As Hurricane Maria was wreaking havoc on Puerto Rico at the same time that major earthquakes left millions in central and southern Mexico without a home, it was nearly impossible to escape the breaking news. Four months later, headlines from Puerto Rico and Mexico have been pushed to the back of the news cycle. But there is a need to reflect on the long term consequences of natural disasters such as these, beyond merely assessing the material damage they caused. The Center for Latin American and Caribbean Studies at the Indiana University School of Global and International Studies is taking this long view in a program it is presenting in collaboration with the De Pueblo a Pueblo fundraising initiative. “After the Disaster: Long-Term Outlooks for Mexico and Puerto Rico” takes place Wednesday January 24.
What are the long-term strategies for rebuilding and development that succeeded in the wake of the 2010 Haiti earthquake, or after Hurricane Katrina, in 2005? How have disasters contributed to reshaping the relationship between governments and local communities? What is the role of public conversation in the regions and communities affected by natural disasters?
These inquires and others prompted by current situations in Mexico and Puerto Rico will launch the discussion, featuring an interdisciplinary panel of IU scholars. With opening remarks from John Nieto-Phillips, Vice Provost for Diversity and Inclusion, CLACS director Anke Birkenmaier will moderate the roundtable. Additional considerations may include what is “natural” and what is “human” or “social” about these events and their consequences. Scholars will look beyond the immediate destruction to examine the large-scale effects of natural disasters on the collective well-being of communities, and especially vulnerable populations such as the disabled, the elderly, and children.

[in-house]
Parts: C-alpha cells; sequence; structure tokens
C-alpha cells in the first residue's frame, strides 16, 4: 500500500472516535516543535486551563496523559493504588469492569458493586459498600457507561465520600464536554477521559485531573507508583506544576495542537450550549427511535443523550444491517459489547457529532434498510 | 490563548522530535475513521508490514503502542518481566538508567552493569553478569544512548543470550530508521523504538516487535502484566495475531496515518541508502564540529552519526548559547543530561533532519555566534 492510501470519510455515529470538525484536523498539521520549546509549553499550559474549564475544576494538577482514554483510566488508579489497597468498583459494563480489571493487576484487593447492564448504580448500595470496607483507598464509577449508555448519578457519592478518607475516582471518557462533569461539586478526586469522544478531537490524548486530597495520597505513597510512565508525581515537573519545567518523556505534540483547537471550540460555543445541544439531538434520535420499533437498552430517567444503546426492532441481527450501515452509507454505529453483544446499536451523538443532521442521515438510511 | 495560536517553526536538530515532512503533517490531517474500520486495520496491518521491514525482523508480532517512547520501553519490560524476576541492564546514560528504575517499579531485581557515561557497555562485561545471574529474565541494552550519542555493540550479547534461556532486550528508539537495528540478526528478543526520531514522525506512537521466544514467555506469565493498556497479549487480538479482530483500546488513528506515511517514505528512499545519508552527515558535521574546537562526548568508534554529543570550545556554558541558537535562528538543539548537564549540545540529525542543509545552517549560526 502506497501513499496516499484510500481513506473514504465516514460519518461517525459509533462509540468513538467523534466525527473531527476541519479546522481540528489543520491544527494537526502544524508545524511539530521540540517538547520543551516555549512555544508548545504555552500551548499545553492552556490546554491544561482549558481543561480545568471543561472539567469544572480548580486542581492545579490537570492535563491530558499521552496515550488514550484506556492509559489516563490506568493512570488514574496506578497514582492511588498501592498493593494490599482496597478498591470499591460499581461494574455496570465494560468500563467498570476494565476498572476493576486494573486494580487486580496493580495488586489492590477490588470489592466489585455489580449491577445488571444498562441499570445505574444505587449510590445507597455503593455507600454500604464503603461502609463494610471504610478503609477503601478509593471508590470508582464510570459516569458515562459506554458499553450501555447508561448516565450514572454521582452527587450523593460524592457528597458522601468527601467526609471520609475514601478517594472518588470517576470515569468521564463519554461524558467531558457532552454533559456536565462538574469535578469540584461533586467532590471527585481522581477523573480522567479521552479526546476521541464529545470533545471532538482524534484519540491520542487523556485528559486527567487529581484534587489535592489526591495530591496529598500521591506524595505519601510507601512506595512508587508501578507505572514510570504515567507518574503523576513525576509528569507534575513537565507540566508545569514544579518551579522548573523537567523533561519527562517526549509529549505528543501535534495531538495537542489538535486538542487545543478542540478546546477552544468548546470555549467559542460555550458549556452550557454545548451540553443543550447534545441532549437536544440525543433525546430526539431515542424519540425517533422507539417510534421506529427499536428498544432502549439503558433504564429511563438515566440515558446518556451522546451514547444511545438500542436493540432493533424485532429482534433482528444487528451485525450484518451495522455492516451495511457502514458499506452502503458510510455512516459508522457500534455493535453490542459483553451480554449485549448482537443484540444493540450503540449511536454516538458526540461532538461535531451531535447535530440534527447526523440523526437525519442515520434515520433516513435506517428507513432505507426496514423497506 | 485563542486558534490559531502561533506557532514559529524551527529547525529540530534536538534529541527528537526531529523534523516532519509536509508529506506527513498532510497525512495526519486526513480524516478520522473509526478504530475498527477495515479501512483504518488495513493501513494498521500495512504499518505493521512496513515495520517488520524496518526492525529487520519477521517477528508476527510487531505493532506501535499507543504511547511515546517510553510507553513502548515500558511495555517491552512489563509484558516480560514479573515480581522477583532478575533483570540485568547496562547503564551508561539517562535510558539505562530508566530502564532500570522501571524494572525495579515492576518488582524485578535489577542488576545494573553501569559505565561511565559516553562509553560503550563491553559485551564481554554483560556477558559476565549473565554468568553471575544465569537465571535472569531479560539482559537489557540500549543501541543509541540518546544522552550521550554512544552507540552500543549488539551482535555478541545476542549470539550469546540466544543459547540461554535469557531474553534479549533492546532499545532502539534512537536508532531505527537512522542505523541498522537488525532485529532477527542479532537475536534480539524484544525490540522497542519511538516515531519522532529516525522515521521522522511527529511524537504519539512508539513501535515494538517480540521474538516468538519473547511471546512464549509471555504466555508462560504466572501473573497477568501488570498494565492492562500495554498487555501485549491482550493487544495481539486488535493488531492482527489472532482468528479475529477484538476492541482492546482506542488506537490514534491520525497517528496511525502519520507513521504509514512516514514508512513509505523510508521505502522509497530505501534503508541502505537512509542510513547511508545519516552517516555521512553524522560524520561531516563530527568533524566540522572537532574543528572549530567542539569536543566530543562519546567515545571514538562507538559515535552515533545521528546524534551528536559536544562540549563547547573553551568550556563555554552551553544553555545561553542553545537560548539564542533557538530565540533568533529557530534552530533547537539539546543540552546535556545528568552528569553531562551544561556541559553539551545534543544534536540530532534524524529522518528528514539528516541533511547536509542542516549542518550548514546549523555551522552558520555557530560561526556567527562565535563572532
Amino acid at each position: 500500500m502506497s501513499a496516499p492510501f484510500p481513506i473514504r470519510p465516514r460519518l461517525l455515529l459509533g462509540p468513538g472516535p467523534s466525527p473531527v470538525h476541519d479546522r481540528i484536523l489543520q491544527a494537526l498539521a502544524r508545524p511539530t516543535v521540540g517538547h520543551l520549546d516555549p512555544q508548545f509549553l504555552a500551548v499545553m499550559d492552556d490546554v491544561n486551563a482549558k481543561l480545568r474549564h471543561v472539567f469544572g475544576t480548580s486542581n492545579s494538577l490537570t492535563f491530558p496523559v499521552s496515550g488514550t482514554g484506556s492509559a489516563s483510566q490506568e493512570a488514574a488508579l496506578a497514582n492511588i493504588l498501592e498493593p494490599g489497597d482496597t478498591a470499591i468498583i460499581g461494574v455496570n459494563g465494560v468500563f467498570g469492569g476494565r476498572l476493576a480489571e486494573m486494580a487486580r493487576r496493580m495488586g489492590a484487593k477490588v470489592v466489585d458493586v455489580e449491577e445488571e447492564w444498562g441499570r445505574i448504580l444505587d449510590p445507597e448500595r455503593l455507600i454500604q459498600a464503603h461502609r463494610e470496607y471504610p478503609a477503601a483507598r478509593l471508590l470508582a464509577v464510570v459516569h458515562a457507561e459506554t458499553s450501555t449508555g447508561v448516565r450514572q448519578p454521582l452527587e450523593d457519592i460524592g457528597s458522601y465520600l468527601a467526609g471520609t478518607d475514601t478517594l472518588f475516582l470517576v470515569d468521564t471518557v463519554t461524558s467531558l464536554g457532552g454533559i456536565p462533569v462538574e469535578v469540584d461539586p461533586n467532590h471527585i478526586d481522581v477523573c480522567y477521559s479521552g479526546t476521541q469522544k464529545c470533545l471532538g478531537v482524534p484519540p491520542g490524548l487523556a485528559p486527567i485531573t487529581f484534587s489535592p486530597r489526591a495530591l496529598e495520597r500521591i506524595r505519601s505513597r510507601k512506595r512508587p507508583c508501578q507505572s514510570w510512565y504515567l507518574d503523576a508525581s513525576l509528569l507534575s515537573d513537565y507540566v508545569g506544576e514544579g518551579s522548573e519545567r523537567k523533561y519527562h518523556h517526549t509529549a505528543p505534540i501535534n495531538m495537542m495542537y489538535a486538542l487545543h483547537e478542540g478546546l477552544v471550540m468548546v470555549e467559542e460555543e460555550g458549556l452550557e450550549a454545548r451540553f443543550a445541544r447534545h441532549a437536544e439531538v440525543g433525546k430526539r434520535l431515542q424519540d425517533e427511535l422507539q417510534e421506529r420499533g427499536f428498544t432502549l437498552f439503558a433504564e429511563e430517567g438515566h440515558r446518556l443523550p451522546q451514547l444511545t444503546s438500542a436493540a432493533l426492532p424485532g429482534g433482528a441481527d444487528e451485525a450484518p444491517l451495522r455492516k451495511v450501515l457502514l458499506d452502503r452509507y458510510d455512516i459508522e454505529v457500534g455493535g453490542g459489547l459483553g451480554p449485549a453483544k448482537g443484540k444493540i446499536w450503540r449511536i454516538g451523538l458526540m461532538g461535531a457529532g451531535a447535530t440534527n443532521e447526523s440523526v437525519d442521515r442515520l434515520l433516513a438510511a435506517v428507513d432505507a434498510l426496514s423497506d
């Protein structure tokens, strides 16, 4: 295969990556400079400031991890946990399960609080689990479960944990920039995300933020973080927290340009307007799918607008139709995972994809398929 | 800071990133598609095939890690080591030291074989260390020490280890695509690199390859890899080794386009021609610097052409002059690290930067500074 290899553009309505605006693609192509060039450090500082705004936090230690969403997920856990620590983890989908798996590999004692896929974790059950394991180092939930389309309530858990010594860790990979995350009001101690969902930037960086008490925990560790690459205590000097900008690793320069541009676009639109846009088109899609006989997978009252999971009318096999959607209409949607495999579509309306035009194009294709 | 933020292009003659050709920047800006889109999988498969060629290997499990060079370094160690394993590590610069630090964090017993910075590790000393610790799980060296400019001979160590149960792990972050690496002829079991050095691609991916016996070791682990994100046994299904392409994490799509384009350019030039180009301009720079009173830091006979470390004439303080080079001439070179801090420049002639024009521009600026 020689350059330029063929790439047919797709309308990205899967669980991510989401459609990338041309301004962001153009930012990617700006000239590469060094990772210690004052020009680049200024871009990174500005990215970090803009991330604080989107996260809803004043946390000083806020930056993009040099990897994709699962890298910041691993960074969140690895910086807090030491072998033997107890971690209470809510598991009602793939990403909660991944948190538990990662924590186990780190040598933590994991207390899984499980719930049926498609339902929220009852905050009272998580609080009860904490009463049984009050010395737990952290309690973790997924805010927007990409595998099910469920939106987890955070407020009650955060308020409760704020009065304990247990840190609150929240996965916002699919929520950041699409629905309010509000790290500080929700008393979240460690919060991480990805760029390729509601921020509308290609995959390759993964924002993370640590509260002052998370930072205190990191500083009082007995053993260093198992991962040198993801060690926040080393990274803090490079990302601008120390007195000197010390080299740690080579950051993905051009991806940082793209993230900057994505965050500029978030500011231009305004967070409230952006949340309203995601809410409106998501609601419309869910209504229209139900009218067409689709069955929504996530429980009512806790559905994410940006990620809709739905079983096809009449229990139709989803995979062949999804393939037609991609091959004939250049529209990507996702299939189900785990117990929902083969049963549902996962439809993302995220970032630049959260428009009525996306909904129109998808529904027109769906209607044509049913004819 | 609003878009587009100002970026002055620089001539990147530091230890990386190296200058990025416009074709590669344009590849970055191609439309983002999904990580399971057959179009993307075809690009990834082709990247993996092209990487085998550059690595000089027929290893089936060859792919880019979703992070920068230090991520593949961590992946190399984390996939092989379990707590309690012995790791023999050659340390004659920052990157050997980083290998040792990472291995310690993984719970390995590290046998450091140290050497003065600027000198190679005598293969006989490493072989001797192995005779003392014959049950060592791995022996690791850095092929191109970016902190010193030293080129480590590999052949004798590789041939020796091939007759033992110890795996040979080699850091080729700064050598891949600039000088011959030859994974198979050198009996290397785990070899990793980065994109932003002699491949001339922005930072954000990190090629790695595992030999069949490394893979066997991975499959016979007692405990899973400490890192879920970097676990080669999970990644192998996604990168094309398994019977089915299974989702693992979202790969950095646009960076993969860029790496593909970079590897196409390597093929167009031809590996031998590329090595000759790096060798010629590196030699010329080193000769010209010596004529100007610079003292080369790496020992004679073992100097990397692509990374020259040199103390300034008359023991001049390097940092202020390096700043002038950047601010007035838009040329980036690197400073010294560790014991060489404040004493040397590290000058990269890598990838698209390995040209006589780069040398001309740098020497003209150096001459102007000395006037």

These natural disasters marked a change in the ways in which people rely – or don’t rely -- on state support. Community engagement and personal fundraising have been the major factors in rebuilding Puerto Rico and Mexico. The roundtable will spotlight grassroots relief efforts that have played an increasingly significant role in rebuilding these devastated communities, including the De Pueblo a Pueblo fund drive, an initiative spearheaded by members of the IU community.
“After the Disaster: Long-Term Outlooks for Mexico and Puerto Rico” will bring together Chancellor’s Professor of Anthropology Anya Peterson Royce, Associate Professor of History Arlene Diaz, School of Education Associate Professor of Literacy, Culture, and Language Carmen Medina, Professor of Geological Sciences, Geophysics, Seismology, and Tectonics Michael Hamburger, and School of Education student and artist Javier Cardona Otero.
The roundtable will take place in the Global and International Studies Building Auditorium (GA 0001), Wednesday, January 24 at 4:00pm. For more information about the De Pueblo a Pueblo fund drive, please see http://depuebloapueblo.com/en_US/about/ .